South West Wales

Colin Charvis's car towed in dispute over shop access

Colin Charvis's car
Image caption The car was taken away by contractors in order to finish digging a trench

A dispute between former Welsh rugby star Colin Charvis and Swansea council over access to his carpet and flooring shop while roadworks are carried out has led to his car being towed away.

Mr Charvis refused to move his car from the city centre site for contractors to continue digging a trench.

He had been refused access to the car park and warehouse at the store front on Oystermouth Road, he said.

The council said there was access from a side street and offered more help.

Mr Charvis said he had seen a drop in trade since the works began eight months ago.

Both he and a shopworker are going to have to go part-time in the next few months to keep the business open.

"It's only really come to a head in the past couple of months when they've moved from the opposite carriageway to this side," he said.

Dust

"In early August we discussed how my business could carry on operating. We set up a trial period to see if their temporary measures worked."

Image caption The works have been going on for most of the year

Mr Charvis, who won 84 Wales' caps during his rugby playing days, said he no longer had access to his warehouse or car park on Oystermouth Road.

The council had agreed to help him move carpet around the building through the roadworks into the warehouse. However, he said this help had not materialised.

"I have a covered area and a car park, but because of the dust I can no longer keep stuff outside and customers can't come and park in the car park.

"I have been asking a council representative to meet me to discuss how the temporary measures didn't work but I'm obviously being ignored. I asked for similar measures to the LC [Swansea leisure centre across the road which still had access points while work was going on] but didn't get them," he explained.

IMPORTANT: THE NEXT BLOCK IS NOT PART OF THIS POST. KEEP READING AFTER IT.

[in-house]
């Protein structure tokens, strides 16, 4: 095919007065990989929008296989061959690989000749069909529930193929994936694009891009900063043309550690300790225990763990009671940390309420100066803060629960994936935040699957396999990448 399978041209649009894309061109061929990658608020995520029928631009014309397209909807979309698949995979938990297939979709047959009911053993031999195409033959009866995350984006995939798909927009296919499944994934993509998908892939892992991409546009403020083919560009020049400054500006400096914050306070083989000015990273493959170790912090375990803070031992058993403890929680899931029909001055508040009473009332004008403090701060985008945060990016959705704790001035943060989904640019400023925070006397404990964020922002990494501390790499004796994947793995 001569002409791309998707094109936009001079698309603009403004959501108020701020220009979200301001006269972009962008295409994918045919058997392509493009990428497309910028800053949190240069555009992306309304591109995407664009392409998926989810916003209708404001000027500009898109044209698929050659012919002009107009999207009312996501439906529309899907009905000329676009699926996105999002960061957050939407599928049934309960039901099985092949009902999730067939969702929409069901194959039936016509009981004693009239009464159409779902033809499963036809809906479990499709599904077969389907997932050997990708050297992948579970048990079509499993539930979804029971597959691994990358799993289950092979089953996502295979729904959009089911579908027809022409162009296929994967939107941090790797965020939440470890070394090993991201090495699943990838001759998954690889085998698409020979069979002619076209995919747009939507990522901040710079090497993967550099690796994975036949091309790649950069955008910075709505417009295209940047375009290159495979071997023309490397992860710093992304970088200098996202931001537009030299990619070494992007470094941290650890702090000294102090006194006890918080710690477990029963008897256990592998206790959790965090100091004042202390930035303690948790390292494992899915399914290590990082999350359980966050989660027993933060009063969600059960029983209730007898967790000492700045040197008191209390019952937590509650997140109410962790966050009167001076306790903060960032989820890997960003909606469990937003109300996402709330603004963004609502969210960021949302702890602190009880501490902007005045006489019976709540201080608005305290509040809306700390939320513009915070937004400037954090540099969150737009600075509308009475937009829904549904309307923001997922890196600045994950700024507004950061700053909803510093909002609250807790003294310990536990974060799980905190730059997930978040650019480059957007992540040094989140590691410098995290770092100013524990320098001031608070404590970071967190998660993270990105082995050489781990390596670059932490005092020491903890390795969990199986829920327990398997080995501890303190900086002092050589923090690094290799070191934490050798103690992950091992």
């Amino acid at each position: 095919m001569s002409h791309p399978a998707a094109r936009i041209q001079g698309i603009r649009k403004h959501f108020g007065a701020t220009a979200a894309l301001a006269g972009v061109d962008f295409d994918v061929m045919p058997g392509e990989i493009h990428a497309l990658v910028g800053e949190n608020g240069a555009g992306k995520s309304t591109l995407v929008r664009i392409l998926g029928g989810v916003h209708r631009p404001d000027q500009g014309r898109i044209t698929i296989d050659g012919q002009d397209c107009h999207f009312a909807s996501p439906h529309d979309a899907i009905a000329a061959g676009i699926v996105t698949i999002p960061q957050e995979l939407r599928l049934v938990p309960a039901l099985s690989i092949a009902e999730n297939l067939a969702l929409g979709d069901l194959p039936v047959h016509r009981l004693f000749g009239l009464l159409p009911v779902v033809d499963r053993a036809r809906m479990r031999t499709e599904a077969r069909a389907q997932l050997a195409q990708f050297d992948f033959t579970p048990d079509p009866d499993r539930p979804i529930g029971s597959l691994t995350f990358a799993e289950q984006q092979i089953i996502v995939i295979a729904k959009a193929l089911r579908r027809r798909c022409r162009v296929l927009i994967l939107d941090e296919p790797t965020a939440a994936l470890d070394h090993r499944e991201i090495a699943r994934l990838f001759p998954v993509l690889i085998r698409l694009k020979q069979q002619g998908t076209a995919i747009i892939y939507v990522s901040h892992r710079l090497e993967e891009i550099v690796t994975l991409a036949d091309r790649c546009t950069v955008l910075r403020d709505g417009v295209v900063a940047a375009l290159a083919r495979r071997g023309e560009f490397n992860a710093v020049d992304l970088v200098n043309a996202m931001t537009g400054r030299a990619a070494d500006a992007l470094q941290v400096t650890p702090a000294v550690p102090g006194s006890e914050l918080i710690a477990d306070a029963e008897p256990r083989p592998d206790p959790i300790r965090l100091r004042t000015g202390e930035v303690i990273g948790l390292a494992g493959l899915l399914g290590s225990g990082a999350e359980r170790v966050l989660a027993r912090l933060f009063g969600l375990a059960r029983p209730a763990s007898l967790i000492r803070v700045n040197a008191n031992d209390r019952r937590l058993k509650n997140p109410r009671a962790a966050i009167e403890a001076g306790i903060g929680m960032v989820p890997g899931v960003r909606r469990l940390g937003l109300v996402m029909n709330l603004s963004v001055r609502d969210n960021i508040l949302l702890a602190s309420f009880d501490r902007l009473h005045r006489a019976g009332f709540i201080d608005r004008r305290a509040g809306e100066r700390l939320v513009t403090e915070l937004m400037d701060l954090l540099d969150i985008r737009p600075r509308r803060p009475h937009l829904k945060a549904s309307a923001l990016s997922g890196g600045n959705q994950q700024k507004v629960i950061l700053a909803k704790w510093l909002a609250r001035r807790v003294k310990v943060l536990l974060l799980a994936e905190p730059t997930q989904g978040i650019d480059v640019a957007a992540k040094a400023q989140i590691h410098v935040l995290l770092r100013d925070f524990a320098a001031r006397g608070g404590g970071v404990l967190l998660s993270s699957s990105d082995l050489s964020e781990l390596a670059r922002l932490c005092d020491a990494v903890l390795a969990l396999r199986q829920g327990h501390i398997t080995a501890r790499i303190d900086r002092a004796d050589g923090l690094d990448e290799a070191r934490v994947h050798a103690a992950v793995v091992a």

Mr Charvis said he accepted the fact his car was on the road before it was towed away was his own doing, and that he had refused to move it.

'Concentrate on business'

Now he is considering his options - including closing, moving to the outskirts or to another town.

"There is nothing I can do. I have been bullied into a corner which has obviously cost me my car.

"Rather than spend my time arguing and fighting the council, I need to concentrate on the business."

A Swansea council spokesman said they had met Mr Charvis several times to discuss his concerns.

"It's not possible for vehicles to park on the construction site outside his business at the moment because that would be unsafe," he said.

"Access to the LC and Mr Charvis's business are very different - the LC only has one access point for services and deliveries, whereas Mr Charvis's business can still be accessed from York Street.

"This is why we've agreed a number of temporary measures with Mr Charvis that include access for deliveries and pick-ups from York Street, cones to help mark out a designated parking area for his business and help for moving large rolls of carpet."

The spokesman added they were happy to discuss any reasonable measures Mr Charvis feels may help while the works continue.

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